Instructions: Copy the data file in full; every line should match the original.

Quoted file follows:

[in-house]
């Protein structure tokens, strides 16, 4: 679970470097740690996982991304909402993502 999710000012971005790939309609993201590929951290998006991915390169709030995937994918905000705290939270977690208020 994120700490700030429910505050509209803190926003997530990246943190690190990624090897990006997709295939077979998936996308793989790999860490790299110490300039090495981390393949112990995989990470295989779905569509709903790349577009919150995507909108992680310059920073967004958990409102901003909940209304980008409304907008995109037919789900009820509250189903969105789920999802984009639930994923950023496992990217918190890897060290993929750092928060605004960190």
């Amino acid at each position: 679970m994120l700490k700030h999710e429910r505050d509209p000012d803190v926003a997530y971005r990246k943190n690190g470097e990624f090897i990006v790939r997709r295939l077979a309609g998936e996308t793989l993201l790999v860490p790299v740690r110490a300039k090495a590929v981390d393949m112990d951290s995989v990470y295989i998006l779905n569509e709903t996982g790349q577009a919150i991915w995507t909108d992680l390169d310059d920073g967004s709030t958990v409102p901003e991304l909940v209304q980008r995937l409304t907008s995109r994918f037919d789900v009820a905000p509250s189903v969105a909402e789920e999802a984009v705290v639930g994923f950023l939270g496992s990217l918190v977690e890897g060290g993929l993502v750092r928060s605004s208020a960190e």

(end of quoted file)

[in-house]
């Protein structure tokens, strides 16, 4: 679970470097740690996982991304909402993502 999710000012971005790939309609993201590929951290998006991915390169709030995937994918905000705290939270977690208020 994120700490700030429910505050509209803190926003997530990246943190690190990624090897990006997709295939077979998936996308793989790999860490790299110490300039090495981390393949112990995989990470295989779905569509709903790349577009919150995507909108992680310059920073967004958990409102901003909940209304980008409304907008995109037919789900009820509250189903969105789920999802984009639930994923950023496992990217918190890897060290993929750092928060605004960190």
């Amino acid at each position: 679970m994120l700490k700030h999710e429910r505050d509209p000012d803190v926003a997530y971005r990246k943190n690190g470097e990624f090897i990006v790939r997709r295939l077979a309609g998936e996308t793989l993201l790999v860490p790299v740690r110490a300039k090495a590929v981390d393949m112990d951290s995989v990470y295989i998006l779905n569509e709903t996982g790349q577009a919150i991915w995507t909108d992680l390169d310059d920073g967004s709030t958990v409102p901003e991304l909940v209304q980008r995937l409304t907008s995109r994918f037919d789900v009820a905000p509250s189903v969105a909402e789920e999802a984009v705290v639930g994923f950023l939270g496992s990217l918190v977690e890897g060290g993929l993502v750092r928060s605004s208020a960190e």